At this point this guy and I are pretty great friends. We connect on a production and life level, we like making short skits, music videos, and we constantly toss around ideas. We have a conversation discussing a scooter trip across the USA. We’d ride 29 mph scooters and instill the idea that it’s about the journey and not the destination. We’d take our time and see things in America that people ignore. We’d meet people along the way. We’d camp. We’d explore. We’d call ourselves “The Scootstars". We’d talk about creating an umbrella called “inTransit” for travels like “The Walkstars" and “The Scootstars" to live under… And yes, we’d film this trip.

I was in.

We spent roughly 3 months together traveling. At one point my scooter broke down so I hopped on the back of his. We spent so much time together we could probably read each others minds, whether or not this was a good thing, I’m not sure, but it sure as hell wasn’t a bad thing.

I can’t speak for him but I can tell you that a few very important things happened to me while I was on the road:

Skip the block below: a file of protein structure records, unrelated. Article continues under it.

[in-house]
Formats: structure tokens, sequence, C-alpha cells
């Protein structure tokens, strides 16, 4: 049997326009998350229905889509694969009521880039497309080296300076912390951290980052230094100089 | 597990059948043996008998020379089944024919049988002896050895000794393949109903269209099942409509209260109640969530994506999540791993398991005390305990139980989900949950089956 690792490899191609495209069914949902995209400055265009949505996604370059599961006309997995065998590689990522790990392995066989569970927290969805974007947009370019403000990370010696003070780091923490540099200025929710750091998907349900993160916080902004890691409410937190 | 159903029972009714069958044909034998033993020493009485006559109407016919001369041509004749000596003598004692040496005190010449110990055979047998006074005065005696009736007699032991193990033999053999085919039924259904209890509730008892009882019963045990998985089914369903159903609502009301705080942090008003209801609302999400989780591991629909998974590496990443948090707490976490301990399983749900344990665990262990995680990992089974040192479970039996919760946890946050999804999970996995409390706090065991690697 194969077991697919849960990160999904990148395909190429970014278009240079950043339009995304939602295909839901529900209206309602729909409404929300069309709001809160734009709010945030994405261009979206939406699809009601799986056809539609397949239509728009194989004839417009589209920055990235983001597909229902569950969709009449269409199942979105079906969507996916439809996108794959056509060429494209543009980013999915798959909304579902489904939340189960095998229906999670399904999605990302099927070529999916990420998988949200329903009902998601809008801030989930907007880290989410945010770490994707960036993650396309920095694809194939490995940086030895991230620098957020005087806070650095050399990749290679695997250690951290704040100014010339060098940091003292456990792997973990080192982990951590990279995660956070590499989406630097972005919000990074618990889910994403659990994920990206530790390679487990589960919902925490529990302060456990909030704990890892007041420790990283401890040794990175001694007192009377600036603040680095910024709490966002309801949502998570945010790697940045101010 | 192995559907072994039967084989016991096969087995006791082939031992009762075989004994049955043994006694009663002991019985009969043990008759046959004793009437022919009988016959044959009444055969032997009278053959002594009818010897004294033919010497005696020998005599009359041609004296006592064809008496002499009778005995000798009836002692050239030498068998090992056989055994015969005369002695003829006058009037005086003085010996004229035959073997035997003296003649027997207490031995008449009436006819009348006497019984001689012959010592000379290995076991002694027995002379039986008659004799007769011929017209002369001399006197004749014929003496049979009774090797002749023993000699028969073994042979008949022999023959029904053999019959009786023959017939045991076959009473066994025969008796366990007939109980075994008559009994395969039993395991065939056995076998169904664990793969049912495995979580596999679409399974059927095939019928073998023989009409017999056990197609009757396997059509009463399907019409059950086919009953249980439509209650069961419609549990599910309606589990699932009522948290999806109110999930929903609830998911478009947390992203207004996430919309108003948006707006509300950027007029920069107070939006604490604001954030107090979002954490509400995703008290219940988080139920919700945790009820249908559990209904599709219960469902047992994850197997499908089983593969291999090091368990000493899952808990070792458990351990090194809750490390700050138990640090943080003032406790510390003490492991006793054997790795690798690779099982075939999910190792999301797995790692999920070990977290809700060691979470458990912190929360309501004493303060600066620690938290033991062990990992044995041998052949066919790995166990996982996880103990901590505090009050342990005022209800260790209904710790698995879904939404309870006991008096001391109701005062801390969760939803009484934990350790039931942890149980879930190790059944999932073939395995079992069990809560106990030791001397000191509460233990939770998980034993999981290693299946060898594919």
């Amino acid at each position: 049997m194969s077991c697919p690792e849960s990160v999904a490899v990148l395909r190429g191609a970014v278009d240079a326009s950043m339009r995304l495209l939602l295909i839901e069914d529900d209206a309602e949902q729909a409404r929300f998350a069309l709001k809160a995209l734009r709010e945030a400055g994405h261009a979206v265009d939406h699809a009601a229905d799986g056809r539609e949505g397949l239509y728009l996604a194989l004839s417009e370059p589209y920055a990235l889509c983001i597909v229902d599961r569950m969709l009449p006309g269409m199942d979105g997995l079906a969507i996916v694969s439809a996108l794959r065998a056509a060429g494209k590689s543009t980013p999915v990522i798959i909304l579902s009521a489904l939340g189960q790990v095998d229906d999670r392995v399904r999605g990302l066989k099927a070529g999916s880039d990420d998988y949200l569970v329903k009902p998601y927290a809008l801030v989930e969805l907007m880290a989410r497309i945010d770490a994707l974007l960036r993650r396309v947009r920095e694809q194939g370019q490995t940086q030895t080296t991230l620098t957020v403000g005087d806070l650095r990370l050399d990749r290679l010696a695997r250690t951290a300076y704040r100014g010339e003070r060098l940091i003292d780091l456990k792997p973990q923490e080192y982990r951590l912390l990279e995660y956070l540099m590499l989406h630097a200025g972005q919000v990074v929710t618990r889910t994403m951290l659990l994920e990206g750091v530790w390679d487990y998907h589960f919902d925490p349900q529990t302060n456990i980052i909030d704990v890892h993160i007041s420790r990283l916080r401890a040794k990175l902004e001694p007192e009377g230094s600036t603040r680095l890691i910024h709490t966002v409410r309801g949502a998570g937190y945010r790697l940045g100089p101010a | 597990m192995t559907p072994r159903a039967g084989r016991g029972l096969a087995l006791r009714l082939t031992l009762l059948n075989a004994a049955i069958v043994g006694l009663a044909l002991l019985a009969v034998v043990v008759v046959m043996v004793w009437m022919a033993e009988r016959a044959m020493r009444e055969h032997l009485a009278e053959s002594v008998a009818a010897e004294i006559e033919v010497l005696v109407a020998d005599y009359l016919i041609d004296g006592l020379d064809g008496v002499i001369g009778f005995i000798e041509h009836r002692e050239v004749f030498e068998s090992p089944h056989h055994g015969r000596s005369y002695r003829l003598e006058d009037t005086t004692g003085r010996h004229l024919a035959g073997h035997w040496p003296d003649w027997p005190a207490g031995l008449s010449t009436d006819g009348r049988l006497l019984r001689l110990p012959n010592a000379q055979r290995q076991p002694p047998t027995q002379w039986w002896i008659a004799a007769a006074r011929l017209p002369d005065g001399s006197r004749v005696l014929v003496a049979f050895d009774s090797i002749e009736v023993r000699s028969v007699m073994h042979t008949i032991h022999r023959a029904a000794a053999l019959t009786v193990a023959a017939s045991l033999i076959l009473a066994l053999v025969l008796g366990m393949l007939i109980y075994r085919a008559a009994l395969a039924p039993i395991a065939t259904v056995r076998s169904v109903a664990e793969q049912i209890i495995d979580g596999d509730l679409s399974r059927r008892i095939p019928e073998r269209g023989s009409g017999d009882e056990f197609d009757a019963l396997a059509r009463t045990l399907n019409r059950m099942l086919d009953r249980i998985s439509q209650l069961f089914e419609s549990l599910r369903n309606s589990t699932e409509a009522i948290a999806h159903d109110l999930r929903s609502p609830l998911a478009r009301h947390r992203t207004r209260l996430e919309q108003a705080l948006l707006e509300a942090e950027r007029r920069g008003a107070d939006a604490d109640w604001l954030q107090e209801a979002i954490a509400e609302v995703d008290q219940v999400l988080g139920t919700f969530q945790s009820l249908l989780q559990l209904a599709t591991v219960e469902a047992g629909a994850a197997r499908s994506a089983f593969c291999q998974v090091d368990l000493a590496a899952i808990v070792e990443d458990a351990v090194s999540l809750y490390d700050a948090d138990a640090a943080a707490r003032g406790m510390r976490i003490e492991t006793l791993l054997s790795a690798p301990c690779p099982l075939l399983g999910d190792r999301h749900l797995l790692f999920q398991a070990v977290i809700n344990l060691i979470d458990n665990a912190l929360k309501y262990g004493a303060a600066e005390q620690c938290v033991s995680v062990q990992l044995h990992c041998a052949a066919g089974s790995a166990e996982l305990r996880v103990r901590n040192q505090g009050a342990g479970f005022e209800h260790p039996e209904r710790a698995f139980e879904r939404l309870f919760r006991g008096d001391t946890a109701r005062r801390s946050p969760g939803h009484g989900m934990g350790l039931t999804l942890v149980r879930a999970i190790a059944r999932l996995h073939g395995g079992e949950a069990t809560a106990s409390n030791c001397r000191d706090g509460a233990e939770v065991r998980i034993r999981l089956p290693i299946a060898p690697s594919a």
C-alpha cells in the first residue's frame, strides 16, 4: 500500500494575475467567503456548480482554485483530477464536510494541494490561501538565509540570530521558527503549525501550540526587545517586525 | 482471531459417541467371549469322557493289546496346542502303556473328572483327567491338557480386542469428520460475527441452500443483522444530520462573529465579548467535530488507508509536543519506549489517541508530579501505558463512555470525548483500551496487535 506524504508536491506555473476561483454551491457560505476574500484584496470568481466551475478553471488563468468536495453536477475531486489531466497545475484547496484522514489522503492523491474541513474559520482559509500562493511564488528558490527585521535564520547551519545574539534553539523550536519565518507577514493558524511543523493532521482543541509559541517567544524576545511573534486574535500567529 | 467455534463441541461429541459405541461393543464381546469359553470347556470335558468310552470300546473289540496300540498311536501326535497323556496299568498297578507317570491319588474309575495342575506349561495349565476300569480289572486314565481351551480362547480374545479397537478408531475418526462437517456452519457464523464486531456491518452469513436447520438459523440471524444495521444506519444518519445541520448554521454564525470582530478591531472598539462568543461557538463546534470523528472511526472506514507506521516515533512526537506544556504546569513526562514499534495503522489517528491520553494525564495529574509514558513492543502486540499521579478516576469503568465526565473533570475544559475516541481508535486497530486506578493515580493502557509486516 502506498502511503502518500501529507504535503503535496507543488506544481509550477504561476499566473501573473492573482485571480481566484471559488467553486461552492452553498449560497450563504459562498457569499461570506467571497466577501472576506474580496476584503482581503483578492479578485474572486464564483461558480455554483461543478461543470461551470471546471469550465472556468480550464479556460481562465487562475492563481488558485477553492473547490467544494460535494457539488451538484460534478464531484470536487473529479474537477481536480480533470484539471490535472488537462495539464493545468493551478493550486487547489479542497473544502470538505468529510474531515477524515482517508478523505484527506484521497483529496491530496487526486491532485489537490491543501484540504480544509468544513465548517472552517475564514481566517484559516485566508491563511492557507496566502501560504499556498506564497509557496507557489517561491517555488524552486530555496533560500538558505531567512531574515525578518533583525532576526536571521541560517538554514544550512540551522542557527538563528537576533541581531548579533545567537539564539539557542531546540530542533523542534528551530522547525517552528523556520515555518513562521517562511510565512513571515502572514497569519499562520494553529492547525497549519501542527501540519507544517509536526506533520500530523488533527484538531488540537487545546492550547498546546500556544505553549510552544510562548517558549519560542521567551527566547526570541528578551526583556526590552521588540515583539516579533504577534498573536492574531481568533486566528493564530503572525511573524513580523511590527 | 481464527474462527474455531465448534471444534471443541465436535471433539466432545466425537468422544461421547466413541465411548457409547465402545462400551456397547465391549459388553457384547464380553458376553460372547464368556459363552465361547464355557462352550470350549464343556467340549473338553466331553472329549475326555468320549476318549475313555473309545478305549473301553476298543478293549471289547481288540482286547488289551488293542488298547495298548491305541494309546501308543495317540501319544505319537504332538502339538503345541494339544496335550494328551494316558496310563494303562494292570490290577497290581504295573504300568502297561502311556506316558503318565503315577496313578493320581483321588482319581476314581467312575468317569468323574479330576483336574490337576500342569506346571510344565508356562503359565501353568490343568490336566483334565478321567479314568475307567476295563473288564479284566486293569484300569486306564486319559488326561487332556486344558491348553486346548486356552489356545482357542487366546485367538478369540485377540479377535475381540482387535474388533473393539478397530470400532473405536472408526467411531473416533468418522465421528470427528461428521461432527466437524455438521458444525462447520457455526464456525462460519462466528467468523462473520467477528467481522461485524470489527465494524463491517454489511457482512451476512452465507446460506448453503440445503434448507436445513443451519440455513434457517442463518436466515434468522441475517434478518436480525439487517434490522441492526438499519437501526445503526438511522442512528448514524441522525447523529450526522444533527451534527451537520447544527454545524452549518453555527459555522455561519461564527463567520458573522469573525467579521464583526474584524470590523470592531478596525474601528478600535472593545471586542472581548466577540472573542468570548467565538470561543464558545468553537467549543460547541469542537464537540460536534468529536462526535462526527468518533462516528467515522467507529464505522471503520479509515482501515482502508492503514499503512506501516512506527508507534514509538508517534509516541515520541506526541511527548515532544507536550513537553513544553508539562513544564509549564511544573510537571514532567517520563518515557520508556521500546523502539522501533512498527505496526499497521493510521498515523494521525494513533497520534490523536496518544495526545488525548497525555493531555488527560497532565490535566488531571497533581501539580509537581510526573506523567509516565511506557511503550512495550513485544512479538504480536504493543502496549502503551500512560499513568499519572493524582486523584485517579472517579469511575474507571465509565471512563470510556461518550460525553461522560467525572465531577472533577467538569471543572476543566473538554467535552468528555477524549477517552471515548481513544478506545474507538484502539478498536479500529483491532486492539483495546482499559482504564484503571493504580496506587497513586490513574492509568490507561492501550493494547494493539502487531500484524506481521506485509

- I realized how much I cared for a woman who was back in Los Angeles. Little did I know but I’d end up asking this same woman to marry me.

- I realized that I wanted to focus on my writing and crafting stories through screenplays.

- I came to a new found appreciation of humans in America. I realized that there are great people everywhere and it’s what makes us, as people, great. There’s a lot of good in this world and people are at the core of it.

Once the scooter trip concluded my life was forever changed. Of course, I didn’t know it at the time. I needed years to reflect and connect the dots. The adventure and journey on the road changed me.

Flash forward to yesterday…